So, what now, when you have almost a quarter of the police force in some form of absentee situation? I mean, that sounds like a significant staffing shortage.
We do have a staffing shortage right now. And I disagree with the notion that we should be abolishing the police department.
Our officers are dealing with some very difficult situations.
Or they're not, according to many complaints.
Ebony Chambers describes a recent incident outside her home in Minneapolis' largely black Northside.
There was about four teenagers walking down the middle of my street with guns out. My neighbor stood up to them, which I don't know why he did.
But he said: "You guys need to please put the guns down. I'm calling the police."
Called the police. Never showed up. Fifteen minutes later, we heard about 30 shots being shot off. I don't know if the person they were shooting that lived or died or anything.
In another instance, she says police came to her door to tell her they'd given up chasing a suspect who had run through her backyard and, if she didn't like it, the officer said:
"You need to contact your mayor, so that we can do our job."
Chambers and Donald Crumbley are part of a larger community organization called ISAIAH. They say they're open to new ideas about public safety.
It's not about police and bad police. We're past that. It's about right and wrong. And the community has to step up now, because we have received enough injustice.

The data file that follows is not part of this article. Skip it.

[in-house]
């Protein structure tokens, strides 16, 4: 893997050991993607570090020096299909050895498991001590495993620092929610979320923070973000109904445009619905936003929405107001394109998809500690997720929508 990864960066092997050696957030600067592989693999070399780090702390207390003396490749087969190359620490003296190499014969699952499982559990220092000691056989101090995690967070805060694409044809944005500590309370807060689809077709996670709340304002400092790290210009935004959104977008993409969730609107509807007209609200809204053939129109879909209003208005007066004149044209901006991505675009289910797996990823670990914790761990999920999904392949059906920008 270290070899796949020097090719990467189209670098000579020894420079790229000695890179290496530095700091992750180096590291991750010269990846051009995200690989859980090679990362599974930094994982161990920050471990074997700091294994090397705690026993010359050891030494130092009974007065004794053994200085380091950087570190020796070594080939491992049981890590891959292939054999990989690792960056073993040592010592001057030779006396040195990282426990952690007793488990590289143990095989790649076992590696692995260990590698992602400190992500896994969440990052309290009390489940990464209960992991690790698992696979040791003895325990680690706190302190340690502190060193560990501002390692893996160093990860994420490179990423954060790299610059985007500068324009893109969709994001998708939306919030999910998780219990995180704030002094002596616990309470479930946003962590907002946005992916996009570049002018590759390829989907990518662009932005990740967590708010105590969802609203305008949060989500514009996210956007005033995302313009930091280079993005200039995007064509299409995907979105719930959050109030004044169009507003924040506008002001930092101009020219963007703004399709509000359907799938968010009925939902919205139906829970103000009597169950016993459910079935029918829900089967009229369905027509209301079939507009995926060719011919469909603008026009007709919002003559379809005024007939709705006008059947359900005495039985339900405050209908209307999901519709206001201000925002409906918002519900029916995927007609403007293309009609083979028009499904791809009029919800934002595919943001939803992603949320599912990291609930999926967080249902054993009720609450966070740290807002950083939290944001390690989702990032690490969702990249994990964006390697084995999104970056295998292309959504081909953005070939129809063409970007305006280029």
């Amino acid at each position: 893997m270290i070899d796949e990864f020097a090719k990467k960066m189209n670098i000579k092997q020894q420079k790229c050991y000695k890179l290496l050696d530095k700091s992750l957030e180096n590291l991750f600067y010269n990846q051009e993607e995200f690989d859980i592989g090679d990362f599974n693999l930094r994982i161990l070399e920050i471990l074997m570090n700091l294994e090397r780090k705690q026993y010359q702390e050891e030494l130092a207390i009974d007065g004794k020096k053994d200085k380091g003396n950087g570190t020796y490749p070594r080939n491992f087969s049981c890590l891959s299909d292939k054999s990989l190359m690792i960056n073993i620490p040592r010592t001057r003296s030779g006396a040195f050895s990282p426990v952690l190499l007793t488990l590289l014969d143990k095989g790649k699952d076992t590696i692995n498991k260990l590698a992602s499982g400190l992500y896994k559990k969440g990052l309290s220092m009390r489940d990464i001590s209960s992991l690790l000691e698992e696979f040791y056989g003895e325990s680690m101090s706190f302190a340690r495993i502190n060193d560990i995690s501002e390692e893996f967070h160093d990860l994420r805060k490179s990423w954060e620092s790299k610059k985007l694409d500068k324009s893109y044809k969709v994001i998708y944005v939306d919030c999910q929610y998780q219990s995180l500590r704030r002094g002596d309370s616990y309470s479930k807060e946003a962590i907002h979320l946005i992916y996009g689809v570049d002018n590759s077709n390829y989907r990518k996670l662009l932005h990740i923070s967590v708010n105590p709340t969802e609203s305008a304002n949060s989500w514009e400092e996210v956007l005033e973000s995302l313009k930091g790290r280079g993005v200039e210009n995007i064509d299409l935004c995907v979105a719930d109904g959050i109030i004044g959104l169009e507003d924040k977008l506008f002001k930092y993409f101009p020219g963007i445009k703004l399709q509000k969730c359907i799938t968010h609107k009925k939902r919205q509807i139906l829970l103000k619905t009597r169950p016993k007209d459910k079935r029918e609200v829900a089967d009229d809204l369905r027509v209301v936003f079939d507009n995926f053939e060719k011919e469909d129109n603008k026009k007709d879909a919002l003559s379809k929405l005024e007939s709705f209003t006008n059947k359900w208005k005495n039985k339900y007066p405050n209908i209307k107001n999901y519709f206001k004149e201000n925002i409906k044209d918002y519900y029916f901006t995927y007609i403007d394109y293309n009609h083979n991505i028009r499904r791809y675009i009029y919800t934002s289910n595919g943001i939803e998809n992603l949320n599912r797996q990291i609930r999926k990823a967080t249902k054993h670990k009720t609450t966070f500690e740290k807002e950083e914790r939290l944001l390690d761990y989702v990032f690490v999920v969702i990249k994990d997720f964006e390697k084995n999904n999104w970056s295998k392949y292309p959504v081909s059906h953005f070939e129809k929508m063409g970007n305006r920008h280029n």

But Lisa Clemons, a former police officer who founded a community group called A Mother's Love, says the City Council's actions haven't helped matters. She says they have only emboldened criminals.
When the City Council came out with their statement of abolishing and dismantling and disbanding the police department, those incendiary terms, I think it created a lot of fear in the community.
But it also at the same time created a brazen attitude. I think the community has been left to fend for themselves.
We're not trying to defend the police. Again, we're not saying we don't need a police at all. We're just saying that there needs to be a rebuilding of what they are. You know what I'm saying?
We need a full culture shift in our police department. Culture, to a certain extent, is about personnel. It's about people.
So, right now, when the chief or I terminate or discipline an officer, as much as 50 percent of the time, that officer gets returned right back to the department from which they came because of an arbitration system.
The mayor is going to have to recognize that, again, this is not a personnel problem, but a systems problem.
Councilman Ellison says the powerful police union would never concede on arbitration or other changes. What's needed, he says, is a complete revamp, moving funds into violence prevention, mental health care and fixing other underlying causes of crime.
He admits it will be a culture shift of the larger community.
And, right now, all we really have in terms of public safety is one system, and that's policing. And people are going to be scared to create a new system of emergency response. And I think it's going to take a lot of conversations.
The council's immediate hurdle is to get voters to approve a city charter amendment that would allow it to phase out the police department and phase in a broader office of public safety and violence prevention.
For the "PBS NewsHour," this is Fred de Sam Lazaro in Minneapolis.
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Fred de Sam Lazaro is director of the Under-Told Stories Project at the University of St. Thomas in Minnesota, a program that combines international journalism and teaching. He has served with the PBS NewsHour since 1985 and is a regular contributor and substitute anchor for PBS' Religion and Ethics Newsweekly.